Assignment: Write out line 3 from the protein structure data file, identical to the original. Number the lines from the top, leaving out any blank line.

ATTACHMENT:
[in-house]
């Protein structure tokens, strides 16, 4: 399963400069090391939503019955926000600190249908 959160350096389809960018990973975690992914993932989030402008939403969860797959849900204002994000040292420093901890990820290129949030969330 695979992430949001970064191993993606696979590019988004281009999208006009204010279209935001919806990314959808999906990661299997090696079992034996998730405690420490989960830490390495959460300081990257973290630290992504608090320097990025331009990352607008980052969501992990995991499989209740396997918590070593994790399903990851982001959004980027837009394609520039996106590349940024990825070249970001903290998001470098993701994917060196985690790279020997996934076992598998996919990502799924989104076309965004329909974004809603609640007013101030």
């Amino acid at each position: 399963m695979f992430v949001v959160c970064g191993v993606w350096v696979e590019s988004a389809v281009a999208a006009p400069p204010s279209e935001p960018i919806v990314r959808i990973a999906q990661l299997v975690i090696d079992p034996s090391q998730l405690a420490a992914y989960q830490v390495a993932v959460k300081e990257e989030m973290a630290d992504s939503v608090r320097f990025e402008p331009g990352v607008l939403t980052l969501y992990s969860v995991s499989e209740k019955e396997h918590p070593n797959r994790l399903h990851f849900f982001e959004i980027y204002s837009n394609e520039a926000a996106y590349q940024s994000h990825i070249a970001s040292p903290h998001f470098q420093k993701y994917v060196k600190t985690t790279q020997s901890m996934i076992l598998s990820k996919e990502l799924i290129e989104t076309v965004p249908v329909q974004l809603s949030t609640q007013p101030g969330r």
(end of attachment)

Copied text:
């Amino acid at each position: 399963m695979f992430v949001v959160c970064g191993v993606w350096v696979e590019s988004a389809v281009a999208a006009p400069p204010s279209e935001p960018i919806v990314r959808i990973a999906q990661l299997v975690i090696d079992p034996s090391q998730l405690a420490a992914y989960q830490v390495a993932v959460k300081e990257e989030m973290a630290d992504s939503v608090r320097f990025e402008p331009g990352v607008l939403t980052l969501y992990s969860v995991s499989e209740k019955e396997h918590p070593n797959r994790l399903h990851f849900f982001e959004i980027y204002s837009n394609e520039a926000a996106y590349q940024s994000h990825i070249a970001s040292p903290h998001f470098q420093k993701y994917v060196k600190t985690t790279q020997s901890m996934i076992l598998s990820k996919e990502l799924i290129e989104t076309v965004p249908v329909q974004l809603s949030t609640q007013p101030g969330r």